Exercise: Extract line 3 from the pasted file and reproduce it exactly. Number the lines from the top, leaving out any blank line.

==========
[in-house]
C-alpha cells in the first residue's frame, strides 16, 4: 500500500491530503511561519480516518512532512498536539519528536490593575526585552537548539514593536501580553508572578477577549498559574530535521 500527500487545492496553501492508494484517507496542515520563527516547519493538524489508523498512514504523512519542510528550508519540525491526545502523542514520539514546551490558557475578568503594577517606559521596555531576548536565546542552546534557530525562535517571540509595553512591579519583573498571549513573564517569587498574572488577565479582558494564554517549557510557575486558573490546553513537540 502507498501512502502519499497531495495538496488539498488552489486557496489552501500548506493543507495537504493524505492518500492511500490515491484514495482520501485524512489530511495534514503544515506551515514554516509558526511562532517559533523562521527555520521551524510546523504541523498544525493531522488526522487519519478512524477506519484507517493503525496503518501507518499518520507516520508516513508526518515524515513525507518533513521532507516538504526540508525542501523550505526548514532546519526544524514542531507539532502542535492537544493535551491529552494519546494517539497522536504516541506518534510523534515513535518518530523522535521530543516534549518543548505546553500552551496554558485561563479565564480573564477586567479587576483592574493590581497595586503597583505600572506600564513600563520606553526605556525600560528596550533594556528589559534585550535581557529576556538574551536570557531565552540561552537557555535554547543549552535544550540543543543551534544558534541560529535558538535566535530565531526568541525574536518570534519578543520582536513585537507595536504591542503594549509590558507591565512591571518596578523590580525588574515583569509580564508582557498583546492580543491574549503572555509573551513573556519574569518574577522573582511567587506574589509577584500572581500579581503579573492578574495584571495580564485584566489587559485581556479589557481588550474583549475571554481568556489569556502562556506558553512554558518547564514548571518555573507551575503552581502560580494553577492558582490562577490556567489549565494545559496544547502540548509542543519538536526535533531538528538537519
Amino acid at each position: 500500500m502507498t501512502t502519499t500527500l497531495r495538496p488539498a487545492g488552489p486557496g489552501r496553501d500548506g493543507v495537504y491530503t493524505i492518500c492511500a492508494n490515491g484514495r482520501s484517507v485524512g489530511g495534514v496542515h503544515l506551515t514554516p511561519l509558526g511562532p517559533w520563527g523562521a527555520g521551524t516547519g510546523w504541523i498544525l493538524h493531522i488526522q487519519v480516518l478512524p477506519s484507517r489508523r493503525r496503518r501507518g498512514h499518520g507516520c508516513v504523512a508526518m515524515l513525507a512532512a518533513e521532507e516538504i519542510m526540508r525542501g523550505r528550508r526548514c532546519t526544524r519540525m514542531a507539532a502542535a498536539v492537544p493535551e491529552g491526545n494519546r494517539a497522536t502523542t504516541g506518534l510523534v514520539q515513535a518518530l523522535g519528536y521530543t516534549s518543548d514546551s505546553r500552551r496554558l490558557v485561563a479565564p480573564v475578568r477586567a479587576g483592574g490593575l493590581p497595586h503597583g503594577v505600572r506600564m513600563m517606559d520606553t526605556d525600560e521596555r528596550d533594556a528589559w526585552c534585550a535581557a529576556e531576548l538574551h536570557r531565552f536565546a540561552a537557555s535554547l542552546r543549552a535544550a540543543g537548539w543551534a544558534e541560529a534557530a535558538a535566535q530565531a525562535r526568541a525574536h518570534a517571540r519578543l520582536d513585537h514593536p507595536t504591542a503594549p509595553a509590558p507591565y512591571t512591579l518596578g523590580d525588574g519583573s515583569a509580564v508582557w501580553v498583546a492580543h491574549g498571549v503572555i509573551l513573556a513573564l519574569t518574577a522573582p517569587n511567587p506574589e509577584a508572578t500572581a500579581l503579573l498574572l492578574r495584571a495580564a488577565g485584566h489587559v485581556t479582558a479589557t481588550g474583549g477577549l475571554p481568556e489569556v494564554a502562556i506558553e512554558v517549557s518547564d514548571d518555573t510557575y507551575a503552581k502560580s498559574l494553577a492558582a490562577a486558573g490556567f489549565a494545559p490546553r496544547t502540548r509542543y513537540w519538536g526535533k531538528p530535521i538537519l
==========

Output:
Amino acid at each position: 500500500m502507498t501512502t502519499t500527500l497531495r495538496p488539498a487545492g488552489p486557496g489552501r496553501d500548506g493543507v495537504y491530503t493524505i492518500c492511500a492508494n490515491g484514495r482520501s484517507v485524512g489530511g495534514v496542515h503544515l506551515t514554516p511561519l509558526g511562532p517559533w520563527g523562521a527555520g521551524t516547519g510546523w504541523i498544525l493538524h493531522i488526522q487519519v480516518l478512524p477506519s484507517r489508523r493503525r496503518r501507518g498512514h499518520g507516520c508516513v504523512a508526518m515524515l513525507a512532512a518533513e521532507e516538504i519542510m526540508r525542501g523550505r528550508r526548514c532546519t526544524r519540525m514542531a507539532a502542535a498536539v492537544p493535551e491529552g491526545n494519546r494517539a497522536t502523542t504516541g506518534l510523534v514520539q515513535a518518530l523522535g519528536y521530543t516534549s518543548d514546551s505546553r500552551r496554558l490558557v485561563a479565564p480573564v475578568r477586567a479587576g483592574g490593575l493590581p497595586h503597583g503594577v505600572r506600564m513600563m517606559d520606553t526605556d525600560e521596555r528596550d533594556a528589559w526585552c534585550a535581557a529576556e531576548l538574551h536570557r531565552f536565546a540561552a537557555s535554547l542552546r543549552a535544550a540543543g537548539w543551534a544558534e541560529a534557530a535558538a535566535q530565531a525562535r526568541a525574536h518570534a517571540r519578543l520582536d513585537h514593536p507595536t504591542a503594549p509595553a509590558p507591565y512591571t512591579l518596578g523590580d525588574g519583573s515583569a509580564v508582557w501580553v498583546a492580543h491574549g498571549v503572555i509573551l513573556a513573564l519574569t518574577a522573582p517569587n511567587p506574589e509577584a508572578t500572581a500579581l503579573l498574572l492578574r495584571a495580564a488577565g485584566h489587559v485581556t479582558a479589557t481588550g474583549g477577549l475571554p481568556e489569556v494564554a502562556i506558553e512554558v517549557s518547564d514548571d518555573t510557575y507551575a503552581k502560580s498559574l494553577a492558582a490562577a486558573g490556567f489549565a494545559p490546553r496544547t502540548r509542543y513537540w519538536g526535533k531538528p530535521i538537519l